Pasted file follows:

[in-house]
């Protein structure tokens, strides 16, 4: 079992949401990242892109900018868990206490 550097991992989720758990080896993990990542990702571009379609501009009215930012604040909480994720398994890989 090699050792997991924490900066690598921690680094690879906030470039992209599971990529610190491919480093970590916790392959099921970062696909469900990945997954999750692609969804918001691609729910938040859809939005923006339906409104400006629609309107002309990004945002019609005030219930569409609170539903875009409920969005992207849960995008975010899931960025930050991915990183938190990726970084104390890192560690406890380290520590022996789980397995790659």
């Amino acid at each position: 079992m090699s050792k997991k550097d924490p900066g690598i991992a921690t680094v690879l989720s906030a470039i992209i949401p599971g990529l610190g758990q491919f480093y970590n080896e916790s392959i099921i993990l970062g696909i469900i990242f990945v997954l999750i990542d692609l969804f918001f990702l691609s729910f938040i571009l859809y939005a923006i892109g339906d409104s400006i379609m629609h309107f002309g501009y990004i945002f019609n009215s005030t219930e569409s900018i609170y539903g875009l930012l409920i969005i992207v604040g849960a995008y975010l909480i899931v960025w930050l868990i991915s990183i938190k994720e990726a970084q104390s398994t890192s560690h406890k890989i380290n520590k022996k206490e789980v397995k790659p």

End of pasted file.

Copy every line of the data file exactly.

[in-house]
């Protein structure tokens, strides 16, 4: 079992949401990242892109900018868990206490 550097991992989720758990080896993990990542990702571009379609501009009215930012604040909480994720398994890989 090699050792997991924490900066690598921690680094690879906030470039992209599971990529610190491919480093970590916790392959099921970062696909469900990945997954999750692609969804918001691609729910938040859809939005923006339906409104400006629609309107002309990004945002019609005030219930569409609170539903875009409920969005992207849960995008975010899931960025930050991915990183938190990726970084104390890192560690406890380290520590022996789980397995790659």
């Amino acid at each position: 079992m090699s050792k997991k550097d924490p900066g690598i991992a921690t680094v690879l989720s906030a470039i992209i949401p599971g990529l610190g758990q491919f480093y970590n080896e916790s392959i099921i993990l970062g696909i469900i990242f990945v997954l999750i990542d692609l969804f918001f990702l691609s729910f938040i571009l859809y939005a923006i892109g339906d409104s400006i379609m629609h309107f002309g501009y990004i945002f019609n009215s005030t219930e569409s900018i609170y539903g875009l930012l409920i969005i992207v604040g849960a995008y975010l909480i899931v960025w930050l868990i991915s990183i938190k994720e990726a970084q104390s398994t890192s560690h406890k890989i380290n520590k022996k206490e789980v397995k790659p």